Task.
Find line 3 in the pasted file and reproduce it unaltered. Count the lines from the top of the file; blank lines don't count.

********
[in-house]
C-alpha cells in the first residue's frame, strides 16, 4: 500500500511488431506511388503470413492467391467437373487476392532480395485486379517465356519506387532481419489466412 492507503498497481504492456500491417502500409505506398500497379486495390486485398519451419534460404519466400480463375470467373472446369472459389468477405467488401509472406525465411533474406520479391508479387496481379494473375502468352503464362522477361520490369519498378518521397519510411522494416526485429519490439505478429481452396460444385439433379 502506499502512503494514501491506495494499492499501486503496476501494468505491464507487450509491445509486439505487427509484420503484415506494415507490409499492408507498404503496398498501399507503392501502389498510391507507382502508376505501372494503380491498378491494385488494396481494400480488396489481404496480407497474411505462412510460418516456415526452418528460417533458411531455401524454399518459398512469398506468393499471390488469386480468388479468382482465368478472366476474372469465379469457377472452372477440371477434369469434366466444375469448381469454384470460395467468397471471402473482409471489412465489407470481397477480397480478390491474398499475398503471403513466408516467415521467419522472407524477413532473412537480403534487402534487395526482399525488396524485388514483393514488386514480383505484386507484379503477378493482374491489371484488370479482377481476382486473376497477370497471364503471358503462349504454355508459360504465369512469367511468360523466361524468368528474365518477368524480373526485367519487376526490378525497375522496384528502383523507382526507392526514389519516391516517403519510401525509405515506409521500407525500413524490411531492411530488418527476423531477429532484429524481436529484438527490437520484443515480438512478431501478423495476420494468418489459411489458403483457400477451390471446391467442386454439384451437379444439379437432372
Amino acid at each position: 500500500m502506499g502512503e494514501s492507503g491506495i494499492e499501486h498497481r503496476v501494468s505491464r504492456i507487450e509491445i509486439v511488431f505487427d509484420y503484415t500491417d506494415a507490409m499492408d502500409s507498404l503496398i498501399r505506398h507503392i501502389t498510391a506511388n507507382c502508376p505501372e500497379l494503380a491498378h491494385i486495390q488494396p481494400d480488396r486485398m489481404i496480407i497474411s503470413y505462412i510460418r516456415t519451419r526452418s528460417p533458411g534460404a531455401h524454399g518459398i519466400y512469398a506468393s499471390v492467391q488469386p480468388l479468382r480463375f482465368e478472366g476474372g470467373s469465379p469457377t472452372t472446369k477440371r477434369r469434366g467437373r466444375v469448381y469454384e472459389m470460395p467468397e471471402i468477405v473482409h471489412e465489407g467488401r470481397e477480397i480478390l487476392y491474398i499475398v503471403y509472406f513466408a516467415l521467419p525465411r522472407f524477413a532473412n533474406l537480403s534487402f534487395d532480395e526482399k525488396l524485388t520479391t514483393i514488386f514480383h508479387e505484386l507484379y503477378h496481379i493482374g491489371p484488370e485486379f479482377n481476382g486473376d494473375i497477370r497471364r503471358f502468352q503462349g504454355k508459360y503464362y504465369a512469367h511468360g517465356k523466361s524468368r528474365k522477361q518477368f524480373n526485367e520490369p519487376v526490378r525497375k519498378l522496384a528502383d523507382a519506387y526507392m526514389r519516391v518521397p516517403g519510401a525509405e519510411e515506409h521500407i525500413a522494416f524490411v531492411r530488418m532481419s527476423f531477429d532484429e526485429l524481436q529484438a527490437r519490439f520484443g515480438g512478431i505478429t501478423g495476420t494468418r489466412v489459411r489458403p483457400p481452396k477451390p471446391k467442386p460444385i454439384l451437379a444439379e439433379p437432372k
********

Amino acid at each position: 500500500m502506499g502512503e494514501s492507503g491506495i494499492e499501486h498497481r503496476v501494468s505491464r504492456i507487450e509491445i509486439v511488431f505487427d509484420y503484415t500491417d506494415a507490409m499492408d502500409s507498404l503496398i498501399r505506398h507503392i501502389t498510391a506511388n507507382c502508376p505501372e500497379l494503380a491498378h491494385i486495390q488494396p481494400d480488396r486485398m489481404i496480407i497474411s503470413y505462412i510460418r516456415t519451419r526452418s528460417p533458411g534460404a531455401h524454399g518459398i519466400y512469398a506468393s499471390v492467391q488469386p480468388l479468382r480463375f482465368e478472366g476474372g470467373s469465379p469457377t472452372t472446369k477440371r477434369r469434366g467437373r466444375v469448381y469454384e472459389m470460395p467468397e471471402i468477405v473482409h471489412e465489407g467488401r470481397e477480397i480478390l487476392y491474398i499475398v503471403y509472406f513466408a516467415l521467419p525465411r522472407f524477413a532473412n533474406l537480403s534487402f534487395d532480395e526482399k525488396l524485388t520479391t514483393i514488386f514480383h508479387e505484386l507484379y503477378h496481379i493482374g491489371p484488370e485486379f479482377n481476382g486473376d494473375i497477370r497471364r503471358f502468352q503462349g504454355k508459360y503464362y504465369a512469367h511468360g517465356k523466361s524468368r528474365k522477361q518477368f524480373n526485367e520490369p519487376v526490378r525497375k519498378l522496384a528502383d523507382a519506387y526507392m526514389r519516391v518521397p516517403g519510401a525509405e519510411e515506409h521500407i525500413a522494416f524490411v531492411r530488418m532481419s527476423f531477429d532484429e526485429l524481436q529484438a527490437r519490439f520484443g515480438g512478431i505478429t501478423g495476420t494468418r489466412v489459411r489458403p483457400p481452396k477451390p471446391k467442386p460444385i454439384l451437379a444439379e439433379p437432372k